Enabling wireless internet access for the Guest account

Discussion in 'Wireless Networking' started by Guest, Jan 24, 2006.

  1. Guest

    Guest Guest

    Hello, I recently purchased a Gateway laptop with a built in Broadcom
    wireless network card. In order to connect to my university's network, I
    needed to install the Broadcom wireless configuration tool, and then click
    the checkbox to "allow this tool to manage my network settings".

    So here is my dilemma: I would like to have 2 accounts on this laptop, my
    administrator account, and a Guest account (usable by my family and friends
    if I'm not around). I do NOT want anyone else but me to be installing
    programs, but I do wan't them to be able to use previously installed programs
    and the internet. I tried turning on the built-in Guest account, but
    whenever I log on as Guest, I cannot access the wireless network. The only
    way I have seen to get around this is to first log on as my administrator
    account, and then switch to the Guest account from there. Unfortunately, I
    won't always be around to log in, and I still want my family to be able to
    use it. How can I allow the Guest account to access the wireless network?
     
    Guest, Jan 24, 2006
    #1
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  2. Guest

    Lem Guest

    I'm not entirely sure (and I can't check on the machine I'm currently using), but
    I believe that the built-in Guest account is more restricted that an ordinary
    limited User account. Try creating a new user account, name it whatever you want
    (e.g., MattsGuests), and see if that works.

    See http://support.microsoft.com/kb/300489/en-us "When you use the Guest account
    to log on ...You cannot access the applications that have already been installed
    on the computer."
     
    Lem, Jan 24, 2006
    #2
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  3. Guest

    Guest Guest

    I actually have my accounts set up how you mentioned. Instead of using the
    Guest account, I created a new account called GuestUser (as a member of the
    Users group). I thought that would help, but I still can't get access to the
    wireless network. Also, I have two icons in the system tray related to the
    wireless network, the one for Windows wireless settings, and one for the
    Broadcom utility that I installed. I noticed that when I open the Broadcom
    utility, the "let this tool manage my wireless settings" checkbox is no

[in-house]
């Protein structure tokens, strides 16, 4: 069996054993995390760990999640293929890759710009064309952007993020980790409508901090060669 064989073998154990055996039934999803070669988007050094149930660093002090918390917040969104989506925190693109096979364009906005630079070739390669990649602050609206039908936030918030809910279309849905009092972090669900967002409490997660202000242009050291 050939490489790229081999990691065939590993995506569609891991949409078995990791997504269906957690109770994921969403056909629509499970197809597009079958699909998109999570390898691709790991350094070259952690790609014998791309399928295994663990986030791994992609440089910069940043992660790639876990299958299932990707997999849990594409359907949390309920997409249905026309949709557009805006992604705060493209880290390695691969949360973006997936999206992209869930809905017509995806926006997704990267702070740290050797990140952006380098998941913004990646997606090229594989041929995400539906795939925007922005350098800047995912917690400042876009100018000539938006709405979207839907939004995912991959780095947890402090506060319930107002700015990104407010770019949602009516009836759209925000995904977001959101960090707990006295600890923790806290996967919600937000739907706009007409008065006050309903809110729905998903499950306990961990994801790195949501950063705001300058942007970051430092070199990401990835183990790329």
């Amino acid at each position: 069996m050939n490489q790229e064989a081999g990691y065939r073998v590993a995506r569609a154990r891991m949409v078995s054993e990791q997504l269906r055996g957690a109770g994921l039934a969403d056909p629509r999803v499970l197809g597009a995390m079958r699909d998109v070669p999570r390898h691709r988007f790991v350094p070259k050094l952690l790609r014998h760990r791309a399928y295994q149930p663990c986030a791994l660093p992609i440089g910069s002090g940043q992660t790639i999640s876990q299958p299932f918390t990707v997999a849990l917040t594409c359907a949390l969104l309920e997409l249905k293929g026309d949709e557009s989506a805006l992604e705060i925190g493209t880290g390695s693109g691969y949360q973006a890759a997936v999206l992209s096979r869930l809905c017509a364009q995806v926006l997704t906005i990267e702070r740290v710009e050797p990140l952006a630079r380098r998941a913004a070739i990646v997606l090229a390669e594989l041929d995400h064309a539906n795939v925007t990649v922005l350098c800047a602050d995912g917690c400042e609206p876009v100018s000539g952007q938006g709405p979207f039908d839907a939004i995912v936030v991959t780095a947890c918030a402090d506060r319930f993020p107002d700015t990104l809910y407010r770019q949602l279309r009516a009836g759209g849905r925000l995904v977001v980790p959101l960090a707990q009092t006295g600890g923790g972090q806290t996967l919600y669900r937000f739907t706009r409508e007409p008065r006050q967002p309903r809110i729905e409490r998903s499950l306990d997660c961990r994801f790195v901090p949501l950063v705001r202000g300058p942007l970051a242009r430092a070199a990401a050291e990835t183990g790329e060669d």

longer checked. However, if I check it, it goes away the next time I open
    the tool. Also, when I click on the windows network icon in the system tray,
    a security message pops up that says I don't have the necessary priviliges to
    change some of the items on this screen.

    All I want is a second account that can use the internet, but can't install
    programs. I honestly don't care how its done, or what the account is named.
    Its a little aggravating that this is so difficult to accomplish.
     
    Guest, Jan 24, 2006
    #3
  4. Guest

    Lem Guest

    From an account with administrative privileges:

    In Network Connections, right-click on the wireless connection, select properties,
    select the wireless networks tab, and make sure the "Use Windows to configure ..." box
    is UN checked.

    Disable Windows' Wireless Zero Configuration service: open the Administrative Tools
    control panel and choose Services. Scroll down the list of services and double-click
    Wireless Zero Configuration. Click Stop to end the service now. Select Manual (or
    Disabled) for the Startup Type. [http://www.ifelix.co.uk/tech/2000.html]

    reboot.
     
    Lem, Jan 24, 2006
    #4
  5. Guest

    Guest Guest

    I tried disabling the windows wireless zero configuration service, rebooted,
    and logged on as GuestUser, but I still couldn't access the network. I think
    I might just get rid of the GuestUser account, since its pretty much useless.
    I guess no one will use my laptop but me.
     
    Guest, Jan 25, 2006
    #5
  6. I use a wireless acount all the time on my XPSP2 laptop from a user
    (non-admin) account, so this should work. However I use the native Windows
    wireless support, no Broadcom extensions. You may want to give that a try.

    You originally said your university required the Broadcom wireless
    configuration tool-- why is that? Does the university have a publicly
    accessible website discussing this?

    thanks

    --
    Frank Schwieterman [MSFT]

    This posting is provided "AS IS" with no warranties, and confers no rights.

     
    Frank Schwieterman [MSFT], Jan 25, 2006
    #6
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